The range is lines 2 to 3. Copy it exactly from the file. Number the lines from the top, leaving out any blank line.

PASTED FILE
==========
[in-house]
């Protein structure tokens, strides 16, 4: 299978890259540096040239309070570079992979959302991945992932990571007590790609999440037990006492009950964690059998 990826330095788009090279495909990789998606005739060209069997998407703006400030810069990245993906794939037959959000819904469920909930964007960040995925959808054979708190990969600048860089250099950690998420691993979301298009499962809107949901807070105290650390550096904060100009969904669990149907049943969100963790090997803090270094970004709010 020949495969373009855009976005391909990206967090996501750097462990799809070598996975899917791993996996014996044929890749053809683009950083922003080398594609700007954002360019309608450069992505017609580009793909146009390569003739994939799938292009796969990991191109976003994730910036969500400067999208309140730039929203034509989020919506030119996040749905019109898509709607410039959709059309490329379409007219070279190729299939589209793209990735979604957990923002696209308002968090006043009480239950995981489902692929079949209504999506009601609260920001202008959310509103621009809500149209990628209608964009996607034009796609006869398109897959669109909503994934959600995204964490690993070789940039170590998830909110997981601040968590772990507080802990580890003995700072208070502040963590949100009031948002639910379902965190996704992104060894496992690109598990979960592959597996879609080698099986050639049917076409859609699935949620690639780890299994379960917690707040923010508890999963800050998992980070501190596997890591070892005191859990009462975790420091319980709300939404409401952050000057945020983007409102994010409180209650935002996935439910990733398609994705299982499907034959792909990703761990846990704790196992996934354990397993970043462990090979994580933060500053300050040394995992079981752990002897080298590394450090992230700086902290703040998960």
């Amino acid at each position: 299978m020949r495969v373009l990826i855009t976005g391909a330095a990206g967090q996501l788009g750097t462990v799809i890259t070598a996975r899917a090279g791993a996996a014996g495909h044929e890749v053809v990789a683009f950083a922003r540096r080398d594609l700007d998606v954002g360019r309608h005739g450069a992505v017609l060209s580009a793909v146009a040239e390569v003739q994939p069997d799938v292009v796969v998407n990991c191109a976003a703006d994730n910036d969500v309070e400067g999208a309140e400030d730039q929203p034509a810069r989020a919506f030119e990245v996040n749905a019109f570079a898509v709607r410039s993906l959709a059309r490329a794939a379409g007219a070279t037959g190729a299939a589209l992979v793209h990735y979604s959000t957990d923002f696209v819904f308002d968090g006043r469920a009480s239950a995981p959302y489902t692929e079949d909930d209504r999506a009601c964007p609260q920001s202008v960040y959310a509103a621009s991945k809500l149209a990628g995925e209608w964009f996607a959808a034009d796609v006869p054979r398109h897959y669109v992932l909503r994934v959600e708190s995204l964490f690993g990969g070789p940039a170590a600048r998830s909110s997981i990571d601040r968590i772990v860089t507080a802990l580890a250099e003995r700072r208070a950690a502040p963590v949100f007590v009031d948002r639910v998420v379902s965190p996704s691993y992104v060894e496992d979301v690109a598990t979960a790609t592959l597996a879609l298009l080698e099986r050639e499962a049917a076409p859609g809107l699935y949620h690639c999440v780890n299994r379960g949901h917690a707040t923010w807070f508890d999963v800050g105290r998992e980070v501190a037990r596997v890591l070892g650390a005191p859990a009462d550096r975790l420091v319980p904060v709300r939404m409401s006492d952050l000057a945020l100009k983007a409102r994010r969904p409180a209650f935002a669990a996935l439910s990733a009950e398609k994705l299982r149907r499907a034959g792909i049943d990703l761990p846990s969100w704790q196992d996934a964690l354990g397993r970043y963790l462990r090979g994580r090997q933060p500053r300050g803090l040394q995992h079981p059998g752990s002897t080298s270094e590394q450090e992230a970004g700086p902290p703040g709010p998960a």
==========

């Protein structure tokens, strides 16, 4: 299978890259540096040239309070570079992979959302991945992932990571007590790609999440037990006492009950964690059998 990826330095788009090279495909990789998606005739060209069997998407703006400030810069990245993906794939037959959000819904469920909930964007960040995925959808054979708190990969600048860089250099950690998420691993979301298009499962809107949901807070105290650390550096904060100009969904669990149907049943969100963790090997803090270094970004709010 020949495969373009855009976005391909990206967090996501750097462990799809070598996975899917791993996996014996044929890749053809683009950083922003080398594609700007954002360019309608450069992505017609580009793909146009390569003739994939799938292009796969990991191109976003994730910036969500400067999208309140730039929203034509989020919506030119996040749905019109898509709607410039959709059309490329379409007219070279190729299939589209793209990735979604957990923002696209308002968090006043009480239950995981489902692929079949209504999506009601609260920001202008959310509103621009809500149209990628209608964009996607034009796609006869398109897959669109909503994934959600995204964490690993070789940039170590998830909110997981601040968590772990507080802990580890003995700072208070502040963590949100009031948002639910379902965190996704992104060894496992690109598990979960592959597996879609080698099986050639049917076409859609699935949620690639780890299994379960917690707040923010508890999963800050998992980070501190596997890591070892005191859990009462975790420091319980709300939404409401952050000057945020983007409102994010409180209650935002996935439910990733398609994705299982499907034959792909990703761990846990704790196992996934354990397993970043462990090979994580933060500053300050040394995992079981752990002897080298590394450090992230700086902290703040998960």
């Amino acid at each position: 299978m020949r495969v373009l990826i855009t976005g391909a330095a990206g967090q996501l788009g750097t462990v799809i890259t070598a996975r899917a090279g791993a996996a014996g495909h044929e890749v053809v990789a683009f950083a922003r540096r080398d594609l700007d998606v954002g360019r309608h005739g450069a992505v017609l060209s580009a793909v146009a040239e390569v003739q994939p069997d799938v292009v796969v998407n990991c191109a976003a703006d994730n910036d969500v309070e400067g999208a309140e400030d730039q929203p034509a810069r989020a919506f030119e990245v996040n749905a019109f570079a898509v709607r410039s993906l959709a059309r490329a794939a379409g007219a070279t037959g190729a299939a589209l992979v793209h990735y979604s959000t957990d923002f696209v819904f308002d968090g006043r469920a009480s239950a995981p959302y489902t692929e079949d909930d209504r999506a009601c964007p609260q920001s202008v960040y959310a509103a621009s991945k809500l149209a990628g995925e209608w964009f996607a959808a034009d796609v006869p054979r398109h897959y669109v992932l909503r994934v959600e708190s995204l964490f690993g990969g070789p940039a170590a600048r998830s909110s997981i990571d601040r968590i772990v860089t507080a802990l580890a250099e003995r700072r208070a950690a502040p963590v949100f007590v009031d948002r639910v998420v379902s965190p996704s691993y992104v060894e496992d979301v690109a598990t979960a790609t592959l597996a879609l298009l080698e099986r050639e499962a049917a076409p859609g809107l699935y949620h690639c999440v780890n299994r379960g949901h917690a707040t923010w807070f508890d999963v800050g105290r998992e980070v501190a037990r596997v890591l070892g650390a005191p859990a009462d550096r975790l420091v319980p904060v709300r939404m409401s006492d952050l000057a945020l100009k983007a409102r994010r969904p409180a209650f935002a669990a996935l439910s990733a009950e398609k994705l299982r149907r499907a034959g792909i049943d990703l761990p846990s969100w704790q196992d996934a964690l354990g397993r970043y963790l462990r090979g994580r090997q933060p500053r300050g803090l040394q995992h079981p059998g752990s002897t080298s270094e590394q450090e992230a970004g700086p902290p703040g709010p998960a």